For those of you that are interested in the effectiveness of the various net lane placements:
The net lane which caught the most birds was #4 – 640; this is a triple chain net array.
The net lane that was the most effective – had the most birds per 100 net hours – was #5 at 76.8/100 net hrs; this is a single net.

Top Ten:
1. American Goldfinch – 535 (record: 1,316)
2. White-throated Sparrow – 332 (532)
3. Cedar Waxwing – 182 (1,481)
4. Ruby-crowned Kinglet – 161 (323)
5. Red-eyed Vireo – 157 (101)
6. Song Sparrow – 137 (265)
7. Dark-eyed Junco – 113 (327)
8. Myrtle Warbler – 98 (652)
9. Hermit Thrush – 80 (125)
10. Magnolia Warbler – 71 (107)

Celebrating the end of the season marked by the taking down of the nets…..a very hard working group indeed….all season -NRF

A lot of people put in a lot of time to make the season work well – 2,141 volunteer hours!! Wow! I’m not going to list you but…you know who you are. Thanks!!

November 7th – The End

Celebrating the end of the season marked by the taking down of the nets…..a very hard working group indeed….all season -NRF

It was a snowy drive for some of the people who came this morning and it was a later start before we opened nets. The wind wasn’t too bad but we waited to see if the precipitation was going to continue with ice pellets/light snow. It was a great team of volunteers helping on our last day of fall migration monitoring! Thanks to Amy Thorne for her delicious hot apple crisp to start the day as well as a lunch from the Thorne’s to feed everyone once we were done. With the change in weather, different species were staying close to the bird feeders or eating the seed we sprinkle in the traps. The feeder nets were catching numerous birds and overall, we had a busy day handling 82 birds; so many more than anticipated with the weather.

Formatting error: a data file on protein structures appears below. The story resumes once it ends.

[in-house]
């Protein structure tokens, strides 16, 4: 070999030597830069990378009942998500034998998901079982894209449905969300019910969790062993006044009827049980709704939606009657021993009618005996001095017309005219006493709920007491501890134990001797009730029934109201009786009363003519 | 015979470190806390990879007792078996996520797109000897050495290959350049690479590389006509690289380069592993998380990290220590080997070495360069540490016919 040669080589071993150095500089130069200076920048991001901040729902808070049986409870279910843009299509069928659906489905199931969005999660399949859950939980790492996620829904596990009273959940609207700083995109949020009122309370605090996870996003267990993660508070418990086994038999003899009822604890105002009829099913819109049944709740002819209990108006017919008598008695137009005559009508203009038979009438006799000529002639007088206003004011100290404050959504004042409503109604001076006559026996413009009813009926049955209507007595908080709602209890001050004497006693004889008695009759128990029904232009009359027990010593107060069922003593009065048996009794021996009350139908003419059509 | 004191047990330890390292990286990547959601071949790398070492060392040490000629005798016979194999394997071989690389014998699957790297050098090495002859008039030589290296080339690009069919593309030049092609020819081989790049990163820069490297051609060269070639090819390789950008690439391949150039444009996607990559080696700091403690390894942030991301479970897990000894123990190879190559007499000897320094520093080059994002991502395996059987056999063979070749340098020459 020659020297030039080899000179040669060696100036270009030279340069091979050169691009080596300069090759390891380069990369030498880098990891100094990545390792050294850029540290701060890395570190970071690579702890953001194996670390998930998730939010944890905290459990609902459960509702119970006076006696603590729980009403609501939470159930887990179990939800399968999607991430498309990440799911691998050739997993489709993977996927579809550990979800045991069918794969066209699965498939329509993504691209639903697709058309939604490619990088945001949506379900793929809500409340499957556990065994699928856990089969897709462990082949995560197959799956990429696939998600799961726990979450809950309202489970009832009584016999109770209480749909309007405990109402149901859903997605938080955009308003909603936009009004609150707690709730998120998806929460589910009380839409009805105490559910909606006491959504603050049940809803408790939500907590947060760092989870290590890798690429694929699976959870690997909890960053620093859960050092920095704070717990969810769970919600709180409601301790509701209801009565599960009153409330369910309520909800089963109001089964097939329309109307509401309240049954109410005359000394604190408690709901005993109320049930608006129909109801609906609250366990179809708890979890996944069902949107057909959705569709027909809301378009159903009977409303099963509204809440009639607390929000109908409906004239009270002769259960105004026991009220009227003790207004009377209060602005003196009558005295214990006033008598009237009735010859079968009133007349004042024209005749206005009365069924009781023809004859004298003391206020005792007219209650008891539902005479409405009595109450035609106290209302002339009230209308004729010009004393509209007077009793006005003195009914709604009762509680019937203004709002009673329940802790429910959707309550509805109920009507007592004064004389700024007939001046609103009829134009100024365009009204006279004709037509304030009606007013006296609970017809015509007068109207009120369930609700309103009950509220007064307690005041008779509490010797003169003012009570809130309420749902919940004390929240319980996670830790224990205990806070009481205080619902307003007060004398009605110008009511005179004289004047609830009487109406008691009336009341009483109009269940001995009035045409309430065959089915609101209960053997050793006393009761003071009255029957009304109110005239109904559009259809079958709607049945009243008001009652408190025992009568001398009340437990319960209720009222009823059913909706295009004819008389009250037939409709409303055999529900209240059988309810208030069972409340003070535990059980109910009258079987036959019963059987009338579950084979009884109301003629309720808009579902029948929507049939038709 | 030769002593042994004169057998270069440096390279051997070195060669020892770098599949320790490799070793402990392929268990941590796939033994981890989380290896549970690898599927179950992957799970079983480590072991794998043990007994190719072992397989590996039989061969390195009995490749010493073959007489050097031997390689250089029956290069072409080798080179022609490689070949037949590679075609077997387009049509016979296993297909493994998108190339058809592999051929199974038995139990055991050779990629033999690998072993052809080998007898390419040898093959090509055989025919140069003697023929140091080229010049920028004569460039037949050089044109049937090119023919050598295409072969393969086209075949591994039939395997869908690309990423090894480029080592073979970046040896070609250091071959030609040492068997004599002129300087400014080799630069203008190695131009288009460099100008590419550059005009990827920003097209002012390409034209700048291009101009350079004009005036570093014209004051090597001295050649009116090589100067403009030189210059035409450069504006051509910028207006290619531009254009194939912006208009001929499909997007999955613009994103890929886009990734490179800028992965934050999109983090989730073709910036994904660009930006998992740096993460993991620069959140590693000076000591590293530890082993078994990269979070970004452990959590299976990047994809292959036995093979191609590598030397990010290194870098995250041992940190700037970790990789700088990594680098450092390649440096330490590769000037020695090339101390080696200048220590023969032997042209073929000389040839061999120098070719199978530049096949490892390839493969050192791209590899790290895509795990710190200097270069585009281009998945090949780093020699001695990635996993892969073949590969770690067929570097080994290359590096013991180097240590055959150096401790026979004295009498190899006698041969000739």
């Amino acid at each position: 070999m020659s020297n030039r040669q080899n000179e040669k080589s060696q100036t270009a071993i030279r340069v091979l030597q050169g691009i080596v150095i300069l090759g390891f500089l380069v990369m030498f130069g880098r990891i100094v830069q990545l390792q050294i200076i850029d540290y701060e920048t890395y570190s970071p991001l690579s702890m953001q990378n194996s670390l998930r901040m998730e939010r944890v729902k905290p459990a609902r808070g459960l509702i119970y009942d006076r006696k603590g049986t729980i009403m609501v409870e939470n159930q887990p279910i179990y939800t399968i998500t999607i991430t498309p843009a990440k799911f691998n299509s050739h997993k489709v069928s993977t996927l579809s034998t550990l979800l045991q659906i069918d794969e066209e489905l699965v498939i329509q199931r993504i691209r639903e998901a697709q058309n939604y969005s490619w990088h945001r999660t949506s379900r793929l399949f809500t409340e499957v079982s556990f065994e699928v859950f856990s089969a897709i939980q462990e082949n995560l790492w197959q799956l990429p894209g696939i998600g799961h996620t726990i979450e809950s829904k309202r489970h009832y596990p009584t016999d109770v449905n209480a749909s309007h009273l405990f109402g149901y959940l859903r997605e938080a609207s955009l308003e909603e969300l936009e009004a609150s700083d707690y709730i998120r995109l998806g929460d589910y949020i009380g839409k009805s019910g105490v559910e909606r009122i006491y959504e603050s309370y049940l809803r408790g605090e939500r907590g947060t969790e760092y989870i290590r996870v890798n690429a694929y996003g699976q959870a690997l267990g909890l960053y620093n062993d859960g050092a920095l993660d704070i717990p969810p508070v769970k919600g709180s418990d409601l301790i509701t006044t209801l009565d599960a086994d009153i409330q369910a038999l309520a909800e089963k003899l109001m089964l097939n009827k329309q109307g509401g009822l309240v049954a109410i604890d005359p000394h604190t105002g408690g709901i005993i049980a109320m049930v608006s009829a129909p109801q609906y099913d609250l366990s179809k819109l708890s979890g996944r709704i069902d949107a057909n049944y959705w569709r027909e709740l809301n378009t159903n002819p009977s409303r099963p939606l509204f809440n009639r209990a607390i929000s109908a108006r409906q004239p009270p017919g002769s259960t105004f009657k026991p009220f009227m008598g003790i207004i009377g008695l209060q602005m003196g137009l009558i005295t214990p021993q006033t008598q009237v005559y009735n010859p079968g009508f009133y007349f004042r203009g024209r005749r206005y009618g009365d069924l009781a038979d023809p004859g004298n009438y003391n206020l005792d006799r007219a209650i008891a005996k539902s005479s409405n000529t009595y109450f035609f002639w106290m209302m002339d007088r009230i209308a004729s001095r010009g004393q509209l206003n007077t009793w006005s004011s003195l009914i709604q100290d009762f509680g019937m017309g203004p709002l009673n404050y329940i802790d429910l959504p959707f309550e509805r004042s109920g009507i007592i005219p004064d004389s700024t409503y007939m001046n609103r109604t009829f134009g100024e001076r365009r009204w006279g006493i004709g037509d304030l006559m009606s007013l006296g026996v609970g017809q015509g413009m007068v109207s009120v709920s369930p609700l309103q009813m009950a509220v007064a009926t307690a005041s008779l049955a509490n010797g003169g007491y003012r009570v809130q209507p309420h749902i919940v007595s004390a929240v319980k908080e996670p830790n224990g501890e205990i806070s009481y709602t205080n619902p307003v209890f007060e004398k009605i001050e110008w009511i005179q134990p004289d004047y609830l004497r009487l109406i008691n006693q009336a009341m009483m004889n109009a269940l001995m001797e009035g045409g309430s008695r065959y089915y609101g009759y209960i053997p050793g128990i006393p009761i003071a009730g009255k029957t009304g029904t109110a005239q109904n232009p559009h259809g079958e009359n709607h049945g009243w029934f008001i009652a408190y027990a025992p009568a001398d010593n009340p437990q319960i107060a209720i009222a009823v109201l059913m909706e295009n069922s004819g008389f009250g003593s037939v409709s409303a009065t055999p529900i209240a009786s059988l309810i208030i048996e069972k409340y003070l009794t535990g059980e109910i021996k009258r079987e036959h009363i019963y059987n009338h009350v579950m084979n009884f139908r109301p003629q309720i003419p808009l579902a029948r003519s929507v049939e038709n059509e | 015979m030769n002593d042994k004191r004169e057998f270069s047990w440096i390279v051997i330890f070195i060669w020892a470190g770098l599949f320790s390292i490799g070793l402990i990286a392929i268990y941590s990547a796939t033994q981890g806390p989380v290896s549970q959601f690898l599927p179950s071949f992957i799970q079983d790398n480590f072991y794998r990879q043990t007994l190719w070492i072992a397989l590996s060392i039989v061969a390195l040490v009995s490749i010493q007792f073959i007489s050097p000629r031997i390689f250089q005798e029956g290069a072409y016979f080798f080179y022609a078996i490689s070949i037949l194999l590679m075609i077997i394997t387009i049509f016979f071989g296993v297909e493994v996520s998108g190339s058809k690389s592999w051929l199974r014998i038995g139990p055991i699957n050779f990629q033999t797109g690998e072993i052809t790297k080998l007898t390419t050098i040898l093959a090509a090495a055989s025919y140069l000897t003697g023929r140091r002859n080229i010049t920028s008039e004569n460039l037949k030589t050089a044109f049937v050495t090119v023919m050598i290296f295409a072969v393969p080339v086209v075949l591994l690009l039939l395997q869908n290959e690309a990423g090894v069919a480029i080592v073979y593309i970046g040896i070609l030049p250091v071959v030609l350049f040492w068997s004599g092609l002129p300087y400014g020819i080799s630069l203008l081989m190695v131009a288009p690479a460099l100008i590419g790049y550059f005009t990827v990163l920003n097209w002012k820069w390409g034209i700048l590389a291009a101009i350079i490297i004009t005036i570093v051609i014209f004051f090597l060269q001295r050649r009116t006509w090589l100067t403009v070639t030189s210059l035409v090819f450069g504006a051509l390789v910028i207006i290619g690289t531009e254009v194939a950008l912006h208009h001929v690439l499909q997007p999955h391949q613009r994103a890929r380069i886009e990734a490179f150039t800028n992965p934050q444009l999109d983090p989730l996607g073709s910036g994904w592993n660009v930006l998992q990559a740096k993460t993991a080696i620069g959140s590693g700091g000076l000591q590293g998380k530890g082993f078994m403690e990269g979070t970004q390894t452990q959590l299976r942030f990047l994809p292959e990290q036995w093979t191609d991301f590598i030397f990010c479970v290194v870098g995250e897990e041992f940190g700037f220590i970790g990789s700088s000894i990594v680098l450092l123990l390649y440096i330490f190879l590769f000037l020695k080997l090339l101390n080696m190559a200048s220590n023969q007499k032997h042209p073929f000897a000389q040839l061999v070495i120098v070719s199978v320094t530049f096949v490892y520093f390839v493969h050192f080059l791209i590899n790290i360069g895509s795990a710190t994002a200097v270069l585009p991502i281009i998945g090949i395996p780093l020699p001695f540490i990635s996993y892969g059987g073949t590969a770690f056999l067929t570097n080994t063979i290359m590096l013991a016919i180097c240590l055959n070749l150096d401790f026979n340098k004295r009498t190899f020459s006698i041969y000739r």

Banded 47:
3 Black-capped Chickadee
1 Ruby-crowned Kinglet
2 Hermit Thrush
2 American Tree Sparrow

A very late Chipping Sparrow. -NRF

1 Chipping Sparrow
1 Fox Sparrow
3 Song Sparrow
1 White-throated Sparrow
8 Slate-colored Junco
2 House Finch
23 American Goldfinch

Young female Eastern Bluebird. -NRF

Young male Eastern Bluebird. -NRF

ET’s: 37 spp.

The 47 birds banded by Nancy and the crew brought our season banding number up to 3,125 birds. Although certainly laudable it was only the 6th highest total going back to 2010 (when total net hours started to become more uniform due to my retirement). In fact, we were 500 birds below the average of 3,622 going back to 2010. On the plus side we banded the most species we’ve ever done – 93. And we had significantly higher numbers of a variety of vireos and warblers: Warbling and Red-eyed Vireos; Northern Parulas; Black-throated Green, Blackburnian and Bay-breasted Warblers; American Redstarts; Ovenbirds; and Common Yellowthroats. But other numbers were confusingly low; e.g., 98 Myrtle Warblers vs an average of 307; 28 Blackpoll Warblers vs 62. The picture is even more confusing when it comes to sparrows. We banded a significantly higher number of Field Sparrows (21); The 332 White-throated Sparrows banded was well above the average of 221 but we did only 7 White-crowned Sparrows (vs 27). We managed only 113 juncos (against an average of 186) but could this simply be due to a later arrival? We banded another 17 today while we were taking down the nets. But no matter how you cut it, we’re still 500 birds below average. And just think of how many times we commented to each other that the woods simply felt “empty” – that very suitable habitat was going unused.